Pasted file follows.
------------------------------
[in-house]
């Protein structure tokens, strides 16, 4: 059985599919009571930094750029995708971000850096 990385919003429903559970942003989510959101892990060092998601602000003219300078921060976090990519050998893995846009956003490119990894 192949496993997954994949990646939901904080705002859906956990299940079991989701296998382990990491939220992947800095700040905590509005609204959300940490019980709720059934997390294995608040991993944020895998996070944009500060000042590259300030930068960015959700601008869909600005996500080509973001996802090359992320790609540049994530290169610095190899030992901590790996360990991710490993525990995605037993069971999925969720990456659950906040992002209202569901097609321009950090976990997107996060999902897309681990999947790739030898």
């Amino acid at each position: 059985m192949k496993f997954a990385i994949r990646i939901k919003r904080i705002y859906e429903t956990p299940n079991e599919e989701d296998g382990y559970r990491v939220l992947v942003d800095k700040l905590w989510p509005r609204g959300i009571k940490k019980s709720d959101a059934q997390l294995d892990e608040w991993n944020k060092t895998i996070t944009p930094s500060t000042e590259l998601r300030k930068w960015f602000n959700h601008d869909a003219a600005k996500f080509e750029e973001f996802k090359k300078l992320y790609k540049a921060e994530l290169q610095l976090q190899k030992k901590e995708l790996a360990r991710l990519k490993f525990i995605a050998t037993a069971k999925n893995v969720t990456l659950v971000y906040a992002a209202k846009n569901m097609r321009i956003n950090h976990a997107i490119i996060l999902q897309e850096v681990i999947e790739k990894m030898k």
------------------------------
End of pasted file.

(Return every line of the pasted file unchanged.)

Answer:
[in-house]
């Protein structure tokens, strides 16, 4: 059985599919009571930094750029995708971000850096 990385919003429903559970942003989510959101892990060092998601602000003219300078921060976090990519050998893995846009956003490119990894 192949496993997954994949990646939901904080705002859906956990299940079991989701296998382990990491939220992947800095700040905590509005609204959300940490019980709720059934997390294995608040991993944020895998996070944009500060000042590259300030930068960015959700601008869909600005996500080509973001996802090359992320790609540049994530290169610095190899030992901590790996360990991710490993525990995605037993069971999925969720990456659950906040992002209202569901097609321009950090976990997107996060999902897309681990999947790739030898």
């Amino acid at each position: 059985m192949k496993f997954a990385i994949r990646i939901k919003r904080i705002y859906e429903t956990p299940n079991e599919e989701d296998g382990y559970r990491v939220l992947v942003d800095k700040l905590w989510p509005r609204g959300i009571k940490k019980s709720d959101a059934q997390l294995d892990e608040w991993n944020k060092t895998i996070t944009p930094s500060t000042e590259l998601r300030k930068w960015f602000n959700h601008d869909a003219a600005k996500f080509e750029e973001f996802k090359k300078l992320y790609k540049a921060e994530l290169q610095l976090q190899k030992k901590e995708l790996a360990r991710l990519k490993f525990i995605a050998t037993a069971k999925n893995v969720t990456l659950v971000y906040a992002a209202k846009n569901m097609r321009i956003n950090h976990a997107i490119i996060l999902q897309e850096v681990i999947e790739k990894m030898k």